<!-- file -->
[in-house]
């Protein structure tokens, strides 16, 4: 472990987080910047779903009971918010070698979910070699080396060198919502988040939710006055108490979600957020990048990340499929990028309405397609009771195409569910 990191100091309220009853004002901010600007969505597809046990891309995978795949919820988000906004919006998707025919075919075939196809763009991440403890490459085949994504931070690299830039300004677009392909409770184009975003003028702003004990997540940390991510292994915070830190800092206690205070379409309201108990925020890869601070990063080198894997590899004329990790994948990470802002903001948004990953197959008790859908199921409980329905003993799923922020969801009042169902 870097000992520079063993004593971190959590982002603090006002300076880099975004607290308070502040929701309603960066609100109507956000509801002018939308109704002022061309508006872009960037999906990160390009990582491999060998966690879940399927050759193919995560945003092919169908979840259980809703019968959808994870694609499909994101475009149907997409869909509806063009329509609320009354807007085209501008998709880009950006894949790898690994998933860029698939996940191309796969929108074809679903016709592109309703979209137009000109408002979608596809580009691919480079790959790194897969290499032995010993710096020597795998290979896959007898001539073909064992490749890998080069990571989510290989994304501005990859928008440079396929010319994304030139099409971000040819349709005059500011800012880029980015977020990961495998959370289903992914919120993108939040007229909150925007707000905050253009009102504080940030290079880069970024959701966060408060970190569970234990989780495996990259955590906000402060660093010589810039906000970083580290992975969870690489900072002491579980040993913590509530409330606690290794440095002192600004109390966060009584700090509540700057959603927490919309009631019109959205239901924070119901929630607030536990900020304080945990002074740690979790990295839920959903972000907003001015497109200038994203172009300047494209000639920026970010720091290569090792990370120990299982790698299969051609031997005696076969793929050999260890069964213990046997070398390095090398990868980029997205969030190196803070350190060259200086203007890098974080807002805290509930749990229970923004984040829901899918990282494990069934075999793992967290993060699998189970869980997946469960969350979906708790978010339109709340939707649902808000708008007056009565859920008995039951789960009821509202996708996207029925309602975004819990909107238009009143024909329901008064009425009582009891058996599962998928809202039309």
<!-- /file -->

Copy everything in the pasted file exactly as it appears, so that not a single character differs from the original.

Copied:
[in-house]
């Protein structure tokens, strides 16, 4: 472990987080910047779903009971918010070698979910070699080396060198919502988040939710006055108490979600957020990048990340499929990028309405397609009771195409569910 990191100091309220009853004002901010600007969505597809046990891309995978795949919820988000906004919006998707025919075919075939196809763009991440403890490459085949994504931070690299830039300004677009392909409770184009975003003028702003004990997540940390991510292994915070830190800092206690205070379409309201108990925020890869601070990063080198894997590899004329990790994948990470802002903001948004990953197959008790859908199921409980329905003993799923922020969801009042169902 870097000992520079063993004593971190959590982002603090006002300076880099975004607290308070502040929701309603960066609100109507956000509801002018939308109704002022061309508006872009960037999906990160390009990582491999060998966690879940399927050759193919995560945003092919169908979840259980809703019968959808994870694609499909994101475009149907997409869909509806063009329509609320009354807007085209501008998709880009950006894949790898690994998933860029698939996940191309796969929108074809679903016709592109309703979209137009000109408002979608596809580009691919480079790959790194897969290499032995010993710096020597795998290979896959007898001539073909064992490749890998080069990571989510290989994304501005990859928008440079396929010319994304030139099409971000040819349709005059500011800012880029980015977020990961495998959370289903992914919120993108939040007229909150925007707000905050253009009102504080940030290079880069970024959701966060408060970190569970234990989780495996990259955590906000402060660093010589810039906000970083580290992975969870690489900072002491579980040993913590509530409330606690290794440095002192600004109390966060009584700090509540700057959603927490919309009631019109959205239901924070119901929630607030536990900020304080945990002074740690979790990295839920959903972000907003001015497109200038994203172009300047494209000639920026970010720091290569090792990370120990299982790698299969051609031997005696076969793929050999260890069964213990046997070398390095090398990868980029997205969030190196803070350190060259200086203007890098974080807002805290509930749990229970923004984040829901899918990282494990069934075999793992967290993060699998189970869980997946469960969350979906708790978010339109709340939707649902808000708008007056009565859920008995039951789960009821509202996708996207029925309602975004819990909107238009009143024909329901008064009425009582009891058996599962998928809202039309």